At fine dining establishments, sommeliers often list suggested wines with particular entrées. While great wine and good food can certainly be appreciated on their own, making the right combinations of the two enhances the flavor profile of both. Sommeliers are experts in making these selections, but by following tried-and-true rules, any wine enthusiast can learn to make delicious pairings at home.
The Two Basic Methods
When deciding which food to enjoy with a particular wine (or vice versa), consider whether the pairing will be congruent or contrasting. Congruent pairings balance each other by emphasizing their shared compounds; red wine creates congruent pairings more often than contrasting. Sweet, white, sparkling, or rosé wines often create a contrasting pairing experience, with contrasting flavor elements (such as acidity vs. fat) complementing—but not overwhelming—each other.
Primary Flavor Components in Wine
While food contains six main flavor components, wine has three; it often lacks the salt, fat, and spice of cuisine but shares elements of bitterness, sweetness, and acidity. Understanding which of these components are more prominent in each type can help tasters create the perfect pairing. Generally speaking, red wines are characterized by bitterness; white, sparkling, and rosé wines are largely acidic; and sweet wines are, believe it or not, sweet.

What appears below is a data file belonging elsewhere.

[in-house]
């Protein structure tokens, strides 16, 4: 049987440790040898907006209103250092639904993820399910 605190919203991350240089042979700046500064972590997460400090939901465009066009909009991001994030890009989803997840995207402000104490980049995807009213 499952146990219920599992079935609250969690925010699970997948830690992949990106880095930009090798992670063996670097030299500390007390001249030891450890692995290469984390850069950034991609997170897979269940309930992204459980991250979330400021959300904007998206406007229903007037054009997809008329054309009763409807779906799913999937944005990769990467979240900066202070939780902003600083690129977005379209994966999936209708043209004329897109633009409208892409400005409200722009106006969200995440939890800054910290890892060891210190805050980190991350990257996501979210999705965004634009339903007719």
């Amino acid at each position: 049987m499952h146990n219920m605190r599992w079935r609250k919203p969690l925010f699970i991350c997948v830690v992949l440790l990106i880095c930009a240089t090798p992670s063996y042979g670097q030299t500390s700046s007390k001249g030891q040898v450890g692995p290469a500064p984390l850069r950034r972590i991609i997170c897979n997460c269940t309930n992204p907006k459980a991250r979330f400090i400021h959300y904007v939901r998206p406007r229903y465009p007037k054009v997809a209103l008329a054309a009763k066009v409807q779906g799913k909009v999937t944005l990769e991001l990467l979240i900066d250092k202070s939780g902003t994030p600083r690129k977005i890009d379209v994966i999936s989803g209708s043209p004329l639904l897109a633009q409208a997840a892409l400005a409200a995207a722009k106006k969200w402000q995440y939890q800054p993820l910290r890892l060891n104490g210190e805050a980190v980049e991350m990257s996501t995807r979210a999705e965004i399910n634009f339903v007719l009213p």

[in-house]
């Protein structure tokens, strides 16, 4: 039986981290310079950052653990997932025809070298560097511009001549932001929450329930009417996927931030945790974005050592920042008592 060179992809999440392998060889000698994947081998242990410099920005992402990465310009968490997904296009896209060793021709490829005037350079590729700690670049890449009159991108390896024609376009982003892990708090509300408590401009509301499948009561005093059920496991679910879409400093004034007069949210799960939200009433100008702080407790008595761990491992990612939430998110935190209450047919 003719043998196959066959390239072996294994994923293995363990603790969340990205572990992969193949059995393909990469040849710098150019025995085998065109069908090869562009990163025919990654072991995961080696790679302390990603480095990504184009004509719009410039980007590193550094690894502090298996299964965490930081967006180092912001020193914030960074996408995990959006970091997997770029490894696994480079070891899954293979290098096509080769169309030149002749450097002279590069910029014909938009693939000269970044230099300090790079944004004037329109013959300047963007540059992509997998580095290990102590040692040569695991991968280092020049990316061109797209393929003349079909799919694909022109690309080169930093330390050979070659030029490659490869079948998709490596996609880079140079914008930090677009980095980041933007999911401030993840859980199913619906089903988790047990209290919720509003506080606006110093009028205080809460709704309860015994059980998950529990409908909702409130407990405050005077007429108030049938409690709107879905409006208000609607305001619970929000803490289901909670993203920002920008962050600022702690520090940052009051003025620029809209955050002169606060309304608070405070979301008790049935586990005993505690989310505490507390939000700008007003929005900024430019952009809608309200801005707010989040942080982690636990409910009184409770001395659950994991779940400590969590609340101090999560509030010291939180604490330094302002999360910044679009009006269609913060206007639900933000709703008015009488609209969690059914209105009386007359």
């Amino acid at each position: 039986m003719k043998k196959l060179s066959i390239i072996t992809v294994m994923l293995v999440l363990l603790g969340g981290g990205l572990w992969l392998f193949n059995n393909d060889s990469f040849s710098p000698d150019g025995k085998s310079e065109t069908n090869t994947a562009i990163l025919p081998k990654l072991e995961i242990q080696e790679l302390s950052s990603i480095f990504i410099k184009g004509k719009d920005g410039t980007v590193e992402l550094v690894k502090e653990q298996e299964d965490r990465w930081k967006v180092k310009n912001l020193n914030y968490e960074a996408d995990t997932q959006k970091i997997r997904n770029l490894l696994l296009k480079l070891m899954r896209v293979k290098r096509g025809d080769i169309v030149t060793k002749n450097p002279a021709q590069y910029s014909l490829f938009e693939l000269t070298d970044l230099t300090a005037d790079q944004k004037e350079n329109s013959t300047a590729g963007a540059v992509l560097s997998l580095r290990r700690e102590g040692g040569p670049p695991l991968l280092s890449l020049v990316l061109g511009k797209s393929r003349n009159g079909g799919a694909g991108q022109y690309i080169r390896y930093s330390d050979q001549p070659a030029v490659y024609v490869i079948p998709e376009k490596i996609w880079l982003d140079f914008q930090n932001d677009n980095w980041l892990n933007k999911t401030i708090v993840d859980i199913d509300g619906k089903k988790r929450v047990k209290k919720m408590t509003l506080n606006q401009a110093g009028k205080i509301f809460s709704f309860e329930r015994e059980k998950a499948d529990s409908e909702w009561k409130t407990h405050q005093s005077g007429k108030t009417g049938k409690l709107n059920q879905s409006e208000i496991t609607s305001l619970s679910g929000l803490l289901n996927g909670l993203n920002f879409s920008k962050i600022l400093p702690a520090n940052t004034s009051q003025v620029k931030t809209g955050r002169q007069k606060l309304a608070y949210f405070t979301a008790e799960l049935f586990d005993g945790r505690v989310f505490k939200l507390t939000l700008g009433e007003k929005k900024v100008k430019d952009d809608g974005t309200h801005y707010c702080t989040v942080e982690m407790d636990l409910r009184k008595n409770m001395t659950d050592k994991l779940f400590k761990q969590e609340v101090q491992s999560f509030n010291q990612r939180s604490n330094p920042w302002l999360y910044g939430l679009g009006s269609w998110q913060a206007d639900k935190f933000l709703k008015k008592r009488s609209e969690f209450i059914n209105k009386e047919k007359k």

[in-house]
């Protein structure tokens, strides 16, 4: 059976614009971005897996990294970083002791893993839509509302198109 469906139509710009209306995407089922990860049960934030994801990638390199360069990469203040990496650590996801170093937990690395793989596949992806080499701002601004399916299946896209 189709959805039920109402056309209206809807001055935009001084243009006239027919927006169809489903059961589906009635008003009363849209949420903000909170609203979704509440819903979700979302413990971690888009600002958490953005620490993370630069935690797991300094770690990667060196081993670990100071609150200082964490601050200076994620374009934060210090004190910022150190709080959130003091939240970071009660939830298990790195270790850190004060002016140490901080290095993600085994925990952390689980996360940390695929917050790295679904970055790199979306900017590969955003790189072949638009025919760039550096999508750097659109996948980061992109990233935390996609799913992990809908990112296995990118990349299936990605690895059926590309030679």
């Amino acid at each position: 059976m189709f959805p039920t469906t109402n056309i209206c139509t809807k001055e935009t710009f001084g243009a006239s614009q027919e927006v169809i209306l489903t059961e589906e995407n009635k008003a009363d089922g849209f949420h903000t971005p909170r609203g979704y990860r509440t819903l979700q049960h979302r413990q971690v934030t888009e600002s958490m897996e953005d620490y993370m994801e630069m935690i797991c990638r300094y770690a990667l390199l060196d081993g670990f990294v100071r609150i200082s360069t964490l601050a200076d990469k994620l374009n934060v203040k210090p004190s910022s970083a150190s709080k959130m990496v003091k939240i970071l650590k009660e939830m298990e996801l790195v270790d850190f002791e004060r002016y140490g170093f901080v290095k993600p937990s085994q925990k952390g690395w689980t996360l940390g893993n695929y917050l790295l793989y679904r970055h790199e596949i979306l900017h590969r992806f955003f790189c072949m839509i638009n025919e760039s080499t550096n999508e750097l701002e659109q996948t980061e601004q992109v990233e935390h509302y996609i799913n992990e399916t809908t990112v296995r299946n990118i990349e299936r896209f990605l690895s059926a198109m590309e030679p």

Balancing Flavor Intensity
When making a pairing, consider the intensity of the food and the wine. As a general rule, the wine should be more acidic and sweeter than the food while maintaining comparable flavor intensity. For example, the bitterness of red wines balances well with rich dishes such as red meat. White wines, on the other hand, tend to be lighter, so they often pair best with lighter dishes like fish and poultry. However, there are many light-bodied reds and rich whites that can easily break the “red wine with steak, white wine with fish” rule.
When considering food with layered flavors, like pasta dishes, choose wine based on the most prominent flavor of the food. It’s generally suggested to consider the sauce before the meat when creating a wine pairing with a dish that contains both. After exploring the basic tenets of food and wine pairing, it becomes much easier to recognize flavors and play with more complex combinations.
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